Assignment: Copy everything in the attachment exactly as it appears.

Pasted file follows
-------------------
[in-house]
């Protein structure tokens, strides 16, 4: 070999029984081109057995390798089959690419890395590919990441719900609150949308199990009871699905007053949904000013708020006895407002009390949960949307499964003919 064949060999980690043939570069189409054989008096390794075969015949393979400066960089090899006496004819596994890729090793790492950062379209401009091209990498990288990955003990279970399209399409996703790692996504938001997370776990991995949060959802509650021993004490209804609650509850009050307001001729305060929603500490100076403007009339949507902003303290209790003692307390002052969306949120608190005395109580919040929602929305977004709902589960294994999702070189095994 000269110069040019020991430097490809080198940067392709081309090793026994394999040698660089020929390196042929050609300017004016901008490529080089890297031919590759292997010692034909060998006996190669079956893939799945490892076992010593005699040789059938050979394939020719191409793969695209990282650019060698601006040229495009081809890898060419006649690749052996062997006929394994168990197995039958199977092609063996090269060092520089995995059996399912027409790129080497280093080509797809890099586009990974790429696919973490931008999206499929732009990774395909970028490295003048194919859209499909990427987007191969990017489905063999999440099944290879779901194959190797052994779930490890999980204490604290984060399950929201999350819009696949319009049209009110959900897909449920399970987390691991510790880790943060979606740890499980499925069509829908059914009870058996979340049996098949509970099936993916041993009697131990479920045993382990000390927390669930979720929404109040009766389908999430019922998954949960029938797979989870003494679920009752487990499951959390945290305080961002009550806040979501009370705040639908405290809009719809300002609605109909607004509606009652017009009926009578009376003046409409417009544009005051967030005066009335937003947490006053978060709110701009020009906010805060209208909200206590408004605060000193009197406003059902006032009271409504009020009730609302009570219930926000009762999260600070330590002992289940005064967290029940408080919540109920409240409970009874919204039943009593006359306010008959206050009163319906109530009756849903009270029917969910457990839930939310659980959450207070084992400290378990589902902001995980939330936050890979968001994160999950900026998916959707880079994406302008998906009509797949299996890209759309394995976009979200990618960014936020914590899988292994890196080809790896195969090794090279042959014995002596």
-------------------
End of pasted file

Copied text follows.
[in-house]
């Protein structure tokens, strides 16, 4: 070999029984081109057995390798089959690419890395590919990441719900609150949308199990009871699905007053949904000013708020006895407002009390949960949307499964003919 064949060999980690043939570069189409054989008096390794075969015949393979400066960089090899006496004819596994890729090793790492950062379209401009091209990498990288990955003990279970399209399409996703790692996504938001997370776990991995949060959802509650021993004490209804609650509850009050307001001729305060929603500490100076403007009339949507902003303290209790003692307390002052969306949120608190005395109580919040929602929305977004709902589960294994999702070189095994 000269110069040019020991430097490809080198940067392709081309090793026994394999040698660089020929390196042929050609300017004016901008490529080089890297031919590759292997010692034909060998006996190669079956893939799945490892076992010593005699040789059938050979394939020719191409793969695209990282650019060698601006040229495009081809890898060419006649690749052996062997006929394994168990197995039958199977092609063996090269060092520089995995059996399912027409790129080497280093080509797809890099586009990974790429696919973490931008999206499929732009990774395909970028490295003048194919859209499909990427987007191969990017489905063999999440099944290879779901194959190797052994779930490890999980204490604290984060399950929201999350819009696949319009049209009110959900897909449920399970987390691991510790880790943060979606740890499980499925069509829908059914009870058996979340049996098949509970099936993916041993009697131990479920045993382990000390927390669930979720929404109040009766389908999430019922998954949960029938797979989870003494679920009752487990499951959390945290305080961002009550806040979501009370705040639908405290809009719809300002609605109909607004509606009652017009009926009578009376003046409409417009544009005051967030005066009335937003947490006053978060709110701009020009906010805060209208909200206590408004605060000193009197406003059902006032009271409504009020009730609302009570219930926000009762999260600070330590002992289940005064967290029940408080919540109920409240409970009874919204039943009593006359306010008959206050009163319906109530009756849903009270029917969910457990839930939310659980959450207070084992400290378990589902902001995980939330936050890979968001994160999950900026998916959707880079994406302008998906009509797949299996890209759309394995976009979200990618960014936020914590899988292994890196080809790896195969090794090279042959014995002596």